A guide to understanding USB Type-C

One port to confuse them all.

Apple has done it again. After courageously dropping the headphone jack from the iPhone, they have now continued their war against legacy ports and killed every port that was on the 2015 MacBook Pros (except, curiously, the headphone jack). Instead of HDMI, regular-sized USB, SD-card slots and Thunderbolt, there is now only one: USB-C.

Good arguments can be made (and certainly have been made) in favor of four multi-purpose ports instead of a singular-purpose legacy ports. One can cry over the omission of an SD card slot as a slap in the face of all creative professionals, something that Apple with all its engineering prowess should find space for. But find it they did not and here we are. With ports from the future causing frustration in the present.

The problem is: USB Type-C mostly relates to the form factor. It describes the reversible plug and port, but not necessarily what goes through. To add to the confusion, Apple sells these ports as Thunderbolt 3 ports on the 2016 MacBook Pro, but on the 2015-2016 Macbook they don’t even support Thunderbolt – while still using the same USB-C plug. So what’s going on?

Thunderbolt

First of all, there is Thunderbolt. First introduced in 2011, Thunderbolt 1 shared the same physical plug with Mini DisplayPort on the MacBook Pro. Two years later, Apple shipped Thunderbolt 2 with the 2013 MacBook Pro, which doubled the speed to 20 Gbit/s but still relied on the same Mini Displayport plug. They incorporate DisplayPort as their standard for video, with TB2 being able to drive a 4k Display (using Displayport 1.2).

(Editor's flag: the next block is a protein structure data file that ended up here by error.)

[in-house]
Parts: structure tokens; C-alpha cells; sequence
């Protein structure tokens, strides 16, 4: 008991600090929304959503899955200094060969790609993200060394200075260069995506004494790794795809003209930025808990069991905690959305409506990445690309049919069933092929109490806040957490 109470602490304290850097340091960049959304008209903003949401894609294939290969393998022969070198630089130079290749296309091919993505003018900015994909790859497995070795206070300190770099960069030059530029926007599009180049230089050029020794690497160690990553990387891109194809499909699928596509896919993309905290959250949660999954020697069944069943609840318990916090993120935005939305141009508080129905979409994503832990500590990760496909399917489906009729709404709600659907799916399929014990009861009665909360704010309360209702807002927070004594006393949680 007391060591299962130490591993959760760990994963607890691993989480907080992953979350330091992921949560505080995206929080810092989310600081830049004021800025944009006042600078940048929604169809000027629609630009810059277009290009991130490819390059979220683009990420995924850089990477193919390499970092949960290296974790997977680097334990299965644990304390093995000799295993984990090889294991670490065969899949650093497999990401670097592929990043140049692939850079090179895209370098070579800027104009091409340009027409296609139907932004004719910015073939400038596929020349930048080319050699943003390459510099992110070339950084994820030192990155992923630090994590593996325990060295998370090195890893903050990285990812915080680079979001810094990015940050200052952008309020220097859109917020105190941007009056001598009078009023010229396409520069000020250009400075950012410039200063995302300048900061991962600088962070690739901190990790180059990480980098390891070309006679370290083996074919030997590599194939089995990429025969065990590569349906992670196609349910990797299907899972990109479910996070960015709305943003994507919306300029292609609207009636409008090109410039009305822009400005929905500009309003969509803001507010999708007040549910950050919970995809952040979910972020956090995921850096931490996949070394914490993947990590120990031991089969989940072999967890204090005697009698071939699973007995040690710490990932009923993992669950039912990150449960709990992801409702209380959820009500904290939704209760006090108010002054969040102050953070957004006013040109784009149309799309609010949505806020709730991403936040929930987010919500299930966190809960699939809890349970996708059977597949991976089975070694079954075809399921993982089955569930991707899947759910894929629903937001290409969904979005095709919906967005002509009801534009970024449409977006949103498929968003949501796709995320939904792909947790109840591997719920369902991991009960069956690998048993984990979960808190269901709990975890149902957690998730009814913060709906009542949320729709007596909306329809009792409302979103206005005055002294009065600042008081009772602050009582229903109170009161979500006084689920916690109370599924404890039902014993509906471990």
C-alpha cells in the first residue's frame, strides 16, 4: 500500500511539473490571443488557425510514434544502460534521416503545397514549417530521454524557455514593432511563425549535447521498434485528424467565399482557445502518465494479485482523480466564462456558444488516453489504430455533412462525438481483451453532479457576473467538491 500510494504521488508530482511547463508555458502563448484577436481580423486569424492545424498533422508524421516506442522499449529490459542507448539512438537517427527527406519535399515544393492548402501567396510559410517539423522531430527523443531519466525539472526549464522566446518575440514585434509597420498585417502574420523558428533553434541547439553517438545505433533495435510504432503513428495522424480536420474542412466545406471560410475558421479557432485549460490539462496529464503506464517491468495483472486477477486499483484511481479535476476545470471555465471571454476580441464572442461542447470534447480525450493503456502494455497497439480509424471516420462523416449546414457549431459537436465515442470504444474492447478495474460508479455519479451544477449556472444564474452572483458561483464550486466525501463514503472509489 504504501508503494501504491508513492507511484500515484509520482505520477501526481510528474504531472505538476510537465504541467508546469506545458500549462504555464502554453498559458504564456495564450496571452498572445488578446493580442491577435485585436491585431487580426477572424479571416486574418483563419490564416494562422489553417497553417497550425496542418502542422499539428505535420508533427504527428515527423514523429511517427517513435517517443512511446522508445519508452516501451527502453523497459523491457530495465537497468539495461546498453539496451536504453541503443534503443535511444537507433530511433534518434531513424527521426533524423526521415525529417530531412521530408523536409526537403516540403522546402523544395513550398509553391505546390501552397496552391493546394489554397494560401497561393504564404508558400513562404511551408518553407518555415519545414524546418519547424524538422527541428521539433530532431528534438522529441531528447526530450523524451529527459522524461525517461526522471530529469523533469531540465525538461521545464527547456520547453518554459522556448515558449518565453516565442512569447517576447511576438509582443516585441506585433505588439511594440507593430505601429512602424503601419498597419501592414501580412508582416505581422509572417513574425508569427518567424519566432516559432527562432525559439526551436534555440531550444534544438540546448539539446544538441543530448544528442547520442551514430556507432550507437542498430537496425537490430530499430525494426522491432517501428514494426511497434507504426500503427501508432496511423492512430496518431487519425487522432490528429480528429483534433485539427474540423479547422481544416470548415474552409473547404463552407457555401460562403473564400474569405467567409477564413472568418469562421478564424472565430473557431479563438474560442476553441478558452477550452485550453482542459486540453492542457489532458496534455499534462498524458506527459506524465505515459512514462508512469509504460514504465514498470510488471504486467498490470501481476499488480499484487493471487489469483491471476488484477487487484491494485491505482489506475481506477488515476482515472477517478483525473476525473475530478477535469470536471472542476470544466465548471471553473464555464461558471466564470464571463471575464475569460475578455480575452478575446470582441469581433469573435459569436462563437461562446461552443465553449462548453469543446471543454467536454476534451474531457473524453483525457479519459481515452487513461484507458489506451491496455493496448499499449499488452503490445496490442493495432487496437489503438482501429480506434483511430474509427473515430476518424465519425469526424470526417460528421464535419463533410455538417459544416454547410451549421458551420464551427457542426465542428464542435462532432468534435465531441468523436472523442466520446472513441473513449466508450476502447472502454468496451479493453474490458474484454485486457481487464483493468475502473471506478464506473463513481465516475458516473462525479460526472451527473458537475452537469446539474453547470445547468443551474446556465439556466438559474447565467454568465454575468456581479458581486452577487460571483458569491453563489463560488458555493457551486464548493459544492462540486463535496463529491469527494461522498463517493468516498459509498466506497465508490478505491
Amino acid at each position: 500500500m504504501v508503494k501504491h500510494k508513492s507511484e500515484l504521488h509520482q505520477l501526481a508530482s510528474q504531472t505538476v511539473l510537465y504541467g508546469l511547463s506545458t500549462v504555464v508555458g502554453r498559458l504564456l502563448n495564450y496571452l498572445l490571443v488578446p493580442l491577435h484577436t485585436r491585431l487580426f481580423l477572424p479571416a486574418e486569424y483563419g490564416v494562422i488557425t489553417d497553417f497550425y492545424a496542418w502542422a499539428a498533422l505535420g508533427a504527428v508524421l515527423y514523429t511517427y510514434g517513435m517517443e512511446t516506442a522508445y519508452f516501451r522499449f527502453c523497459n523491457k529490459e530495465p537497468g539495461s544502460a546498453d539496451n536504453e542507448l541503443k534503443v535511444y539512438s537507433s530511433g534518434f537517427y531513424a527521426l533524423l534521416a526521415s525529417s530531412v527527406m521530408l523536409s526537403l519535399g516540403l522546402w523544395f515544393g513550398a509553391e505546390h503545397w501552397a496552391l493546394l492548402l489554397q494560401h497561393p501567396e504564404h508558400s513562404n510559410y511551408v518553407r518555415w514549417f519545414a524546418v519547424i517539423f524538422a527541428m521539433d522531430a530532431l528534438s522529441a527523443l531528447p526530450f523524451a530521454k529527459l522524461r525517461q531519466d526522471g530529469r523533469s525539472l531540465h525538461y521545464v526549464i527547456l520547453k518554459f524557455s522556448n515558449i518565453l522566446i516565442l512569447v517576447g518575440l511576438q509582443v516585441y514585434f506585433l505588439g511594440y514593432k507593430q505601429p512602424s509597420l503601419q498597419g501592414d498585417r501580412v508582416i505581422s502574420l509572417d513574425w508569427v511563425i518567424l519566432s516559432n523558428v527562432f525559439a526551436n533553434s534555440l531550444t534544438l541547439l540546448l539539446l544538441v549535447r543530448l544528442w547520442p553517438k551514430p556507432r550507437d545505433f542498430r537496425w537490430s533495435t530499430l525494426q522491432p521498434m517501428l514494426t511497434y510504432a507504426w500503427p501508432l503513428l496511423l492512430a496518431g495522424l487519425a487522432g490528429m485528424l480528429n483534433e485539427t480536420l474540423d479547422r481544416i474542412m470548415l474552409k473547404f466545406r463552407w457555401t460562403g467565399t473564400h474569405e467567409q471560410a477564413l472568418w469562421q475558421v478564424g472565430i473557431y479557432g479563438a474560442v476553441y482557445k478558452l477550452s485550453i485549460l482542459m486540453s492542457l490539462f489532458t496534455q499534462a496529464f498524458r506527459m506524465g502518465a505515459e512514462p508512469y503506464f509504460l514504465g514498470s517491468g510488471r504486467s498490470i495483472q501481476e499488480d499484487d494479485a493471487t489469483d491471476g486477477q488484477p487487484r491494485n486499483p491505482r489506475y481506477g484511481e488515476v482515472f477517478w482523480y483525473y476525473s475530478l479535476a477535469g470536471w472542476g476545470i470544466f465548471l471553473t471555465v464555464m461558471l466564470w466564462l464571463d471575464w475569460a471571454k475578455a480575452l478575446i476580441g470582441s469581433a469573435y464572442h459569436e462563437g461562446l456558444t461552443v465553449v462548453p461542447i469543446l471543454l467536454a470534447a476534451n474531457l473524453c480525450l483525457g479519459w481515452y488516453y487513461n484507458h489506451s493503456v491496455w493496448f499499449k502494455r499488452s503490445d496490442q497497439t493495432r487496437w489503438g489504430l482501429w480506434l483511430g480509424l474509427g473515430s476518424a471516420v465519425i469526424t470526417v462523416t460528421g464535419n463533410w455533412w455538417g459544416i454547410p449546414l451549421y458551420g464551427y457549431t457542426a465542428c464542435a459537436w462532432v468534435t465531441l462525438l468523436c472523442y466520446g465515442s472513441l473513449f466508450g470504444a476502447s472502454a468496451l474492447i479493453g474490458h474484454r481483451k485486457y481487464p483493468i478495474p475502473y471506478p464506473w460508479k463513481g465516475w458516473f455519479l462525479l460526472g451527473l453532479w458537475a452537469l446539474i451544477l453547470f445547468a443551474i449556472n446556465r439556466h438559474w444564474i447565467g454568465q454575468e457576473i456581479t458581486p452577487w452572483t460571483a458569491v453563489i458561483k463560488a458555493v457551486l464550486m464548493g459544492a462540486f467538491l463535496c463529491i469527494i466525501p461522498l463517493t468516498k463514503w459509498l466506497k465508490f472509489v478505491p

The Thunderbolt 1/2 and Mini DisplayPort plug (Source: Apple).

Thunderbolt 3 again doubles the bandwith to 40 Gbit/s, but now abandons Mini DisplayPort in favor of the USB Type-C plug – the same plug that is meant to be the future of USB.

USB

USB has gone through similar transitions in the past, up to the point where USB 3.0 had become pretty much the standard for all current universal connections. The familiar standard Type-A plug with the blue colored insert comes with 5 Gbit/s of bandwidth. Since then USB 3.1 Gen.2 was introduced with a maximum bandwith of 10 Gbit/s, and in order to maximize confusion USB 3.0 (with the 5 Gbit/s bandwidth) is now called USB 3.1 Gen.1. But it’s still the same plug.

USB 2.0 on the left and USB 3.0, 3.1 Gen.1/Gen.2 on the right.

With the advent of mobile devices also came the smaller USB plugs, Micro USB being the most common smartphone port outside of the Apple universe. These however are usually USB 2.0 (maximum bandwidth 480 Mbit/s, or 0.48 Gbit/s), which is why there also exists a Micro-B plug that supports USB 3.0 (the flat plug that most external hardrives use).

USB 2 Micro on the left (USB 2.0) and USB 3 Micro-B on the right (USB 3.1).

Enter USB Type-C – the one plug that does it all. It’s now similar in form factor to Micro USB, but does so much more.

The future!

Let’s start with the 2015-2016 MacBook: the infamous single port notebook. That is a great place to start because, while being USB-C like the 2016 MacBook Pro, does not support Thunderbolt 3. In fact, it only supports USB 3.1 Gen.1 and maxes out at 5 Gbit/s. So how can a singular port that only supports USB protocol drive displays as well?

The answer is Alternate Modes, for which there are dedicated physical wires within the USB-C cables. USB Type-C supports various other protocols, most prominently DisplayPort Alternate Mode, HDMI Alternate Mode and (although not on the MacBook) Thunderbolt Alternate Mode. In addition, as part of the USB 3.1 standard, there are new rules for USB Power Delivery that support up to 100W being delivered over the cable, at various voltages and a current of 3A or 5A (the last part is important for cables).